The most unbelievable thing about our journey was not the death defying driving, but rather the sleeping conditions of the second driver. Peru Hop employs 2 drivers for the night shift for safety reasons, which I applaud. However, the second shift driver spent the first shift sleeping in the luggage compartment under the bus. When we were stopped for dinner, I noticed one of the drivers sitting in the open luggage compartment. Then I noticed the mattress rolled out on the floor. That’s when I realized that was where he was hanging out of the entire journey. In the dark. By the engine and front axle. Under the bus. This was where our second shift driver was supposed to rest up for his part of the journey. As terrified as I was up top, I can’t imagine what the ride was like rattling around with the engine fumes.

In the end, we all made it to Arequipa in one piece, around 6:00am in the morning. We staggered off into our various hostels and caught a couple of hours of extra sleep, happy to be on solid, safe ground.

We finally made it out to Arequipa around noon. It’s a beautiful city, the second largest in Peru after Lima. The central core is an UNESCO World Heritage site, the buildings are all made from sillar, white rock hewn from the surrounding volcanoes (of which there are 3). Arequipa was completely destroyed in 1600 by earthquakes and volcanic eruptions and has been hit by major earthquakes in 1687, 1868, 1958, 1960 and, most recently, in 2001. This has encouraged builders to keep their buildings sturdy and low to the ground. The closest volcano to the city is El Misti, seen here at sunset rising above the city like a 5822m high Christmas pudding.IMG_2074.JPG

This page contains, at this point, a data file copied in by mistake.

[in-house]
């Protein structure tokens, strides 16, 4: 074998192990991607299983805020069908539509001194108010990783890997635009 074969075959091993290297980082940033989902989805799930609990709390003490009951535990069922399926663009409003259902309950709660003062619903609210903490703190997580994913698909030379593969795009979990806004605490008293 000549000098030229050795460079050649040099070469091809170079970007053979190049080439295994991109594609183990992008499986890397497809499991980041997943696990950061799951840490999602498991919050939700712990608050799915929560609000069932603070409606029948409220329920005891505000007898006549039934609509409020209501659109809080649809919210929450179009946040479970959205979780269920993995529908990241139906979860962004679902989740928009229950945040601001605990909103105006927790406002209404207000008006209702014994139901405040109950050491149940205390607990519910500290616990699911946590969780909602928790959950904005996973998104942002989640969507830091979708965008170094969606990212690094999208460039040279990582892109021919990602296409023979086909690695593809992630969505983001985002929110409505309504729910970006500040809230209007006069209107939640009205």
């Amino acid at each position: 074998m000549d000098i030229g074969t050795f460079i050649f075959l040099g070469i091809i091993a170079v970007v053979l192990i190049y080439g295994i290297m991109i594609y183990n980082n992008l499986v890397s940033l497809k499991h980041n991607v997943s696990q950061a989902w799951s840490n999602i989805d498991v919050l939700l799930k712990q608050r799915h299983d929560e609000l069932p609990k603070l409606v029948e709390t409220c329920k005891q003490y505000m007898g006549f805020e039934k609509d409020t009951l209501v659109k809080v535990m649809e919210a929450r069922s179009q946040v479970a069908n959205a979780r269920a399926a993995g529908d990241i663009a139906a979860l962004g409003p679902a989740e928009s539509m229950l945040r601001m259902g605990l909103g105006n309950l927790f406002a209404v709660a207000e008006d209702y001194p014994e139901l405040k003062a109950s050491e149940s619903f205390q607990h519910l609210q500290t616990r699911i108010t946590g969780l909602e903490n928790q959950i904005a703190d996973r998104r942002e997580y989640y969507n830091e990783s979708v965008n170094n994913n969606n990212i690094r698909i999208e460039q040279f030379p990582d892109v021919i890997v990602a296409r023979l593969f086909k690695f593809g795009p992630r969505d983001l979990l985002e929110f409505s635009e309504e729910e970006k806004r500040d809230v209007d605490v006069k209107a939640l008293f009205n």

Our first day in Arequipa was dedicated to catching up on sleep and acclimatizing to the altitude. The city sits around 7500 ft, which is not too bad, however we are taking a trip to the Colca Canyon in a couple of days, where will get up to 14,000ft. We’ve stocked up on the local remedy, Agua de Florida and have some actual prescription meds if this magical liquid fails to help. Altitude sickness strikes randomly, so we don’t know whether we are going to get sick at all…I’m sure you will find out all about it in the next blog post.

We kicked it up a notch on our second day by visiting the Monasterio de Santa Catalina. Don’t be misled by the name, this 20,000 square meter complex is actually a convent. IMG_2067.JPGBeing sent to the convent was a big honor and if you happened to be the second born girl, it was your birthright. When you turned 12, you became a novice for 4 silent years. IMG_2069.JPGYour family paid 100 gold or silver pieces for this privilege and if, at the age of 16, you chose not to stay, it was a huge dishonor. After you passed a secret nun test, you got to become a big girl nun…and that’s when the fun started.